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Whiskey

Meet Whiskey, a 2.5 month old cocker spaniel puppling !
Photography for Shruti Seth.

Project 365 – Day 179

Like the other photographs I took of the fire in my building, this one was also taken after the fire. I wanted to give this one it’s own post only because I think it stands out from the others, and so deserves a special notice.

Personally, this photograph is a bit eerie for me, because when I was walking around the building after the fire had been put out, everything was destroyed, in ruins, covered in ash and the one common resonance in all those areas was that the fire had been there. This was the one place in contrast to the others, where there was a sign of other people having been here. This wall was white before the fire struck, and was right next to the room where the fire started. Covered in ash now, a few hands had run over it while racing to put the fire out, revealing traces of what it was like before the fire. Rushed hand marks stand as a memory of the chaos at the time, and each trace of human existence on this surviving wall, is a like a footprint of the people who were here, brave enough to take the fire on and defeat it.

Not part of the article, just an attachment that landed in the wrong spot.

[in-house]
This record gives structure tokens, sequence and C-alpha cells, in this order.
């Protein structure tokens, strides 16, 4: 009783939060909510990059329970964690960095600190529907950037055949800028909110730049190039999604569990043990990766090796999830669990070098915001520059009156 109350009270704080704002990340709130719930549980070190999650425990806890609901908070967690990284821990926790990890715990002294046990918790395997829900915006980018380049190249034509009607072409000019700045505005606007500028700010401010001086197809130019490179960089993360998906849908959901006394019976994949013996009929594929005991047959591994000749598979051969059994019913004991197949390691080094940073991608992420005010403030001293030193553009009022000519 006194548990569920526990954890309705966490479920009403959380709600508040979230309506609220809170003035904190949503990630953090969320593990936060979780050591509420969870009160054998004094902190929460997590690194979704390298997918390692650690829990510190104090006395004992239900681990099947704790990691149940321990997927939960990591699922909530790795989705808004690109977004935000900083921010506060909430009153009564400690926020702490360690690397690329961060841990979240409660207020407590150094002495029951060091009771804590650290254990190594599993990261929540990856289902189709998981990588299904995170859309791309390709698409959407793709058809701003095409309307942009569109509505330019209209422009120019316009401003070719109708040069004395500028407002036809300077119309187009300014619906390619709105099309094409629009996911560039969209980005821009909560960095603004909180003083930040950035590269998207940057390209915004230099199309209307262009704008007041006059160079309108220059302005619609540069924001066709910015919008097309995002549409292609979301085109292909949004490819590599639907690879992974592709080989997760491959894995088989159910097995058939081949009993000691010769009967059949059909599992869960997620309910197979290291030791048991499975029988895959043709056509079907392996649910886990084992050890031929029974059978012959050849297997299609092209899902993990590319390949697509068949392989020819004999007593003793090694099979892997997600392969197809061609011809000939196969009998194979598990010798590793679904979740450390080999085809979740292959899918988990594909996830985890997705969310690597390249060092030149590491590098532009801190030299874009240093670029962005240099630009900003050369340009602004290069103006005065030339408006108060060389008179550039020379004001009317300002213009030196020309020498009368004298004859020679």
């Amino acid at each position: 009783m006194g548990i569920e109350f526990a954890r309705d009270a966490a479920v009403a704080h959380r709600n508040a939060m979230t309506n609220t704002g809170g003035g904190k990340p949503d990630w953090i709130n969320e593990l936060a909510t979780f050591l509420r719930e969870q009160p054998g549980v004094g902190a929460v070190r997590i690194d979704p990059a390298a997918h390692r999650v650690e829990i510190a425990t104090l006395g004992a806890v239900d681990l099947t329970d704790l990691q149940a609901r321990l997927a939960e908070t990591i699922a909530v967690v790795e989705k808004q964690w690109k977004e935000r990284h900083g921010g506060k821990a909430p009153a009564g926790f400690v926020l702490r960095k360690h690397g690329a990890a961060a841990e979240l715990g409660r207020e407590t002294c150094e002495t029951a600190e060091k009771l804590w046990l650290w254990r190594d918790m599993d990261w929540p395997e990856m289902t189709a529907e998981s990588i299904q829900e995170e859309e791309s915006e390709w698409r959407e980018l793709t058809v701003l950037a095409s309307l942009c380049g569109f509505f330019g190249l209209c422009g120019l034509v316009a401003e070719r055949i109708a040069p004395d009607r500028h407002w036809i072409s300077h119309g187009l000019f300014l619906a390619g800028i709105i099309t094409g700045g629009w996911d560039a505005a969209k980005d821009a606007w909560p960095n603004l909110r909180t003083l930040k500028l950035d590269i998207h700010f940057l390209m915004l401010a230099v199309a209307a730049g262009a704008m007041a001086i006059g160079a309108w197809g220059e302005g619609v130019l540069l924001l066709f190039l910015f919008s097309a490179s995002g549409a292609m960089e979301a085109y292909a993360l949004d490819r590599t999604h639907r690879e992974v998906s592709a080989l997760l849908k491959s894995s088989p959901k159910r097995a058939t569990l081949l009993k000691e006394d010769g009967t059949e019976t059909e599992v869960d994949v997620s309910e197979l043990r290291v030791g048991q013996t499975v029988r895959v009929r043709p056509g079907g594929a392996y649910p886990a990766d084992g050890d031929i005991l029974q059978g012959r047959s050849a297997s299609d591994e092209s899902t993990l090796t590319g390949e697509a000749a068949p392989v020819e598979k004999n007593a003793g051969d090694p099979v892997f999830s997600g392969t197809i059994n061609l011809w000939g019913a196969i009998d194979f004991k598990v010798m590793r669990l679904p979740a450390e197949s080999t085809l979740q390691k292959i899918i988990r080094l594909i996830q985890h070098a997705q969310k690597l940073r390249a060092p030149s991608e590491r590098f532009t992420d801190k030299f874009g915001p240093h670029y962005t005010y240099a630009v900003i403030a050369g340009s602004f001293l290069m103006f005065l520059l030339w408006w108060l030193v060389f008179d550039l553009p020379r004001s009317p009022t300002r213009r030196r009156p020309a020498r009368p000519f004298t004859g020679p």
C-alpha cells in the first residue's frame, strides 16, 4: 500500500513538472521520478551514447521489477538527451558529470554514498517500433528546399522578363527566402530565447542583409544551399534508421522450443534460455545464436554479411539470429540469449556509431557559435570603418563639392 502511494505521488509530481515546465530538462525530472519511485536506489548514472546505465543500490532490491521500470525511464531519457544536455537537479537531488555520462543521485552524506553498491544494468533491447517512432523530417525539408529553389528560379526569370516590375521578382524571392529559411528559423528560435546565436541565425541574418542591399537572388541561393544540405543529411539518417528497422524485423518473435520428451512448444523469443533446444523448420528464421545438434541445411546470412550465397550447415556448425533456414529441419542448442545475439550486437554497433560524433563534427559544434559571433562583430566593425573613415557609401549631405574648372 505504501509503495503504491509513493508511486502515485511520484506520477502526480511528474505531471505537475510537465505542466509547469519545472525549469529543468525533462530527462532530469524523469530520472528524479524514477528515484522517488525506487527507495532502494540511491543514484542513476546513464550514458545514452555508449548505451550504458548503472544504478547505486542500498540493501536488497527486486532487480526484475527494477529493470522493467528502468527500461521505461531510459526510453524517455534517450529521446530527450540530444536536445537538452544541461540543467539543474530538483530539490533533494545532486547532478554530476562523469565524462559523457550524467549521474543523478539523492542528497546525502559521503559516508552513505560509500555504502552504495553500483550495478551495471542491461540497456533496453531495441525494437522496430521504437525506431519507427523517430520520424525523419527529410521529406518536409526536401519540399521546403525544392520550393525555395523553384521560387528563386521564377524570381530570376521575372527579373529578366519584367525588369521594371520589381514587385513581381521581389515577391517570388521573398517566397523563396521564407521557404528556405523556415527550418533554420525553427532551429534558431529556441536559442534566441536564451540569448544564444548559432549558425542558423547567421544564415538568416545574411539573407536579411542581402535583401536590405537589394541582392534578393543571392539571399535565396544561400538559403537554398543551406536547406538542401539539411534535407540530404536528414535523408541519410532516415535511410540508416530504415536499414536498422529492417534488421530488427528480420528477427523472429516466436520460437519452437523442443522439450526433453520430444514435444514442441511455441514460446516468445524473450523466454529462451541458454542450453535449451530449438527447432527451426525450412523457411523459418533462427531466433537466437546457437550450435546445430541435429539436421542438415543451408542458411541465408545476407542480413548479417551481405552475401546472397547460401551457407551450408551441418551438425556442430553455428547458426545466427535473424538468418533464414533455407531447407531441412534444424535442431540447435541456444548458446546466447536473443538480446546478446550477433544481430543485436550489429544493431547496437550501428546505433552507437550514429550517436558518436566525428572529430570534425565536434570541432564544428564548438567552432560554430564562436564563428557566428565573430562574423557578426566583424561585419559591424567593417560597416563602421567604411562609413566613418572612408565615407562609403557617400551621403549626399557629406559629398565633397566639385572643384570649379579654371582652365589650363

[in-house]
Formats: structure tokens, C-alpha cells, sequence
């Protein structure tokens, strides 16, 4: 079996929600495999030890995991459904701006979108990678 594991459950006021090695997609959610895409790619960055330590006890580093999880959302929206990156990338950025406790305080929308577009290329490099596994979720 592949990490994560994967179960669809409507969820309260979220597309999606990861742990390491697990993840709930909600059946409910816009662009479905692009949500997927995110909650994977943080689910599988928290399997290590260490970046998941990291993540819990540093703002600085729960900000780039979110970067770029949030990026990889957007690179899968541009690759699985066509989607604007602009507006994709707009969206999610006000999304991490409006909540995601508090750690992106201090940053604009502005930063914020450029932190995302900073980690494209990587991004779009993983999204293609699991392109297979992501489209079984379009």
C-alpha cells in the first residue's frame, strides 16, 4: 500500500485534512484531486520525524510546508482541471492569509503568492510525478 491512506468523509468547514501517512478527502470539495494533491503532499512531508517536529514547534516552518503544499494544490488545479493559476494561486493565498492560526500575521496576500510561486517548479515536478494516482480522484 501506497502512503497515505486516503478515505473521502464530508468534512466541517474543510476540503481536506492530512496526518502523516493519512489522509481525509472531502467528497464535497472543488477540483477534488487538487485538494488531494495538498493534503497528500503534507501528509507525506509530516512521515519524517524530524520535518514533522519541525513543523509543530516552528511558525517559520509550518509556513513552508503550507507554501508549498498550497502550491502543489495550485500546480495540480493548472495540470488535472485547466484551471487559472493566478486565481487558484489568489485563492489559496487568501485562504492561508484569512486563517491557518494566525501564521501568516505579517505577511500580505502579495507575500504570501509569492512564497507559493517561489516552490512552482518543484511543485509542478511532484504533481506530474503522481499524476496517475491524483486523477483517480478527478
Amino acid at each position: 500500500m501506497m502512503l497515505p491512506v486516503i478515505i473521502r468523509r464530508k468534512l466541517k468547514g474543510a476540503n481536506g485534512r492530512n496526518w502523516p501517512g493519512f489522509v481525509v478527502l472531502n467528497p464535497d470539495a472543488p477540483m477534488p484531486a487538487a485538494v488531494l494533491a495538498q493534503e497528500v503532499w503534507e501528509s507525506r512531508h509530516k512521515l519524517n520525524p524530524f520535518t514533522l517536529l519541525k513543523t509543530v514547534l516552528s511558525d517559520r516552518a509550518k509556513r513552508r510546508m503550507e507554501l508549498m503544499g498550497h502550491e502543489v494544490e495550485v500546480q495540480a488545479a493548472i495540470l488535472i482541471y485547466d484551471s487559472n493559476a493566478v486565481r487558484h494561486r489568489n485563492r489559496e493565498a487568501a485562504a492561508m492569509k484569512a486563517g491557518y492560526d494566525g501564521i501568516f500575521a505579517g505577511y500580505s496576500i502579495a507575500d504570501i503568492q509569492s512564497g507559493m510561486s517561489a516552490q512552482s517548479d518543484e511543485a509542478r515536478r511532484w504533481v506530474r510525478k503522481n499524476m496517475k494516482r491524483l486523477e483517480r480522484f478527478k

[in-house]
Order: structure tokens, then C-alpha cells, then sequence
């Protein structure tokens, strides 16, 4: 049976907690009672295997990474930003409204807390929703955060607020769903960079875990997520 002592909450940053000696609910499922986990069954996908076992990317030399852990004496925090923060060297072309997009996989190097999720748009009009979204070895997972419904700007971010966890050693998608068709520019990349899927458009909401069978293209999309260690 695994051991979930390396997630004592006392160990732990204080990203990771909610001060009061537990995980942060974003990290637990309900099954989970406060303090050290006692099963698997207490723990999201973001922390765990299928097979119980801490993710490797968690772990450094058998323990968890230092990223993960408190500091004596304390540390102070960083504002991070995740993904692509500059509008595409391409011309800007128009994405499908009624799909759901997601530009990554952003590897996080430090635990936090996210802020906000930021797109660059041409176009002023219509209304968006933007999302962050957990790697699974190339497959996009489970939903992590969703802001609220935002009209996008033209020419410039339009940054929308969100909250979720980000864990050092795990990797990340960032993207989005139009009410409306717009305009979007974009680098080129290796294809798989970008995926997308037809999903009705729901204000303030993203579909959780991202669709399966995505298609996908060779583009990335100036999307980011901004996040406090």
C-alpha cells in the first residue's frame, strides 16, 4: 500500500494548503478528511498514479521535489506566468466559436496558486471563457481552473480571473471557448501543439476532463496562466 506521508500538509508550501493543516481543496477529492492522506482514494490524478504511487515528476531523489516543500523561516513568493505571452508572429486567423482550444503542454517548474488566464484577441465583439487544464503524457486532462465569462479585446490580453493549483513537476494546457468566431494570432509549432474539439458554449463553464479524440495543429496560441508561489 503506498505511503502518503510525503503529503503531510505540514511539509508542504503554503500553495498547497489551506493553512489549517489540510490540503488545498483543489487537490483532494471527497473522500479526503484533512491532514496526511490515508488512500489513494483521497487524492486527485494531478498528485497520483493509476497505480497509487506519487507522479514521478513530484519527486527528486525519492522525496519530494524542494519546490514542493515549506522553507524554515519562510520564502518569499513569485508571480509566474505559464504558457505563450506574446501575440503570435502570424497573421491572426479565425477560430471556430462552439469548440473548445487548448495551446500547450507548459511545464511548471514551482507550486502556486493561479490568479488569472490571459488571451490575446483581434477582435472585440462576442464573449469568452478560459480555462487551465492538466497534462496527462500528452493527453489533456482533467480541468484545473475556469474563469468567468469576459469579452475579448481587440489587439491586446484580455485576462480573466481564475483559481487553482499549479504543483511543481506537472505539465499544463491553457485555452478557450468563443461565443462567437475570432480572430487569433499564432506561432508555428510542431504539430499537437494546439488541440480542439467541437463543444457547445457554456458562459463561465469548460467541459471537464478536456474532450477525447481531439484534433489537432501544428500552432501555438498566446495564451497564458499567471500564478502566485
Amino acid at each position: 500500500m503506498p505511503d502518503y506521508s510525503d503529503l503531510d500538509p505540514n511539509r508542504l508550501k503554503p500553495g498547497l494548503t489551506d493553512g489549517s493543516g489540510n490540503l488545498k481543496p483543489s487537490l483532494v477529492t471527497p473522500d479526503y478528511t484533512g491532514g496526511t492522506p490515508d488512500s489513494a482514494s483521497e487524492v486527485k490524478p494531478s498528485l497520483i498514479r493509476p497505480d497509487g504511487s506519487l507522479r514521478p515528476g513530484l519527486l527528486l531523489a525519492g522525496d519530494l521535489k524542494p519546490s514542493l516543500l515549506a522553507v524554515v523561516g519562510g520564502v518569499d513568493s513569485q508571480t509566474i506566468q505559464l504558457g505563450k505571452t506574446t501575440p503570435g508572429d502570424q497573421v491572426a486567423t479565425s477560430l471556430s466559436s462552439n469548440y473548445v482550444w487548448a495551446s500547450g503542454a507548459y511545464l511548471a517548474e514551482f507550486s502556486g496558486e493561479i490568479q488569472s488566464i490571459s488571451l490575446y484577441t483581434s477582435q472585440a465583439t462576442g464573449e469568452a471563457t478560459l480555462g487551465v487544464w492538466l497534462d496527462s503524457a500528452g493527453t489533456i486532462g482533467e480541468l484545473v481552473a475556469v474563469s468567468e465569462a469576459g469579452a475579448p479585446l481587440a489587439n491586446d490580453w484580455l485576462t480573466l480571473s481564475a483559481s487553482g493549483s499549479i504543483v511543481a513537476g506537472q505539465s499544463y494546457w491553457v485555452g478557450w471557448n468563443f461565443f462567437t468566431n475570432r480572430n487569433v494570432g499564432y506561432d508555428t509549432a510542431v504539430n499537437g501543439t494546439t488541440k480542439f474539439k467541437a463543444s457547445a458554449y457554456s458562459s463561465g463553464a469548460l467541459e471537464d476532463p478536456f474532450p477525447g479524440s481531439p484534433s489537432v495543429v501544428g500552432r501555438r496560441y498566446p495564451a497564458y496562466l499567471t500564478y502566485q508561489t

• DSC_7383-1
  • Chalk & Ash

Project 365 – Day 178

“Photography is about finding out what can happen in the frame.
When you put four edges around some facts, you change those facts.”
~Garry Winogrand
  • Collapsed Ceiling Debris
  • Collapsed Ceilings
  • Smashed Window panes
  • Ceiling of the first room to have caught fire
  • Burnt rooftops

Project 365 – Day 177

Unfortunately, there was a fire in my building.

Fortunately, I got to get some photographs before building secured shoo-ed me off the premises.

  • After
  • Before

Project 365 – Day 174

Experimenting with age-ing, new-age digital photographs.

Project 365 – Day 171

Namaste India!

  • Behind the scenes
  • Breaking glass

Project 365 – Day 158

Breaking Glass is always fun!

Project 365 – Day 156

“A large drop of sun lingered on the horizon and then dripped over and was gone, and the sky was brilliant over the spot where it had gone, and a torn cloud, like a bloody rag, hung over the spot of its going. And dusk crept over the sky from the eastern horizon, and darkness crept over the land from the east.”

 
― John Steinbeck, The Grapes of Wrath

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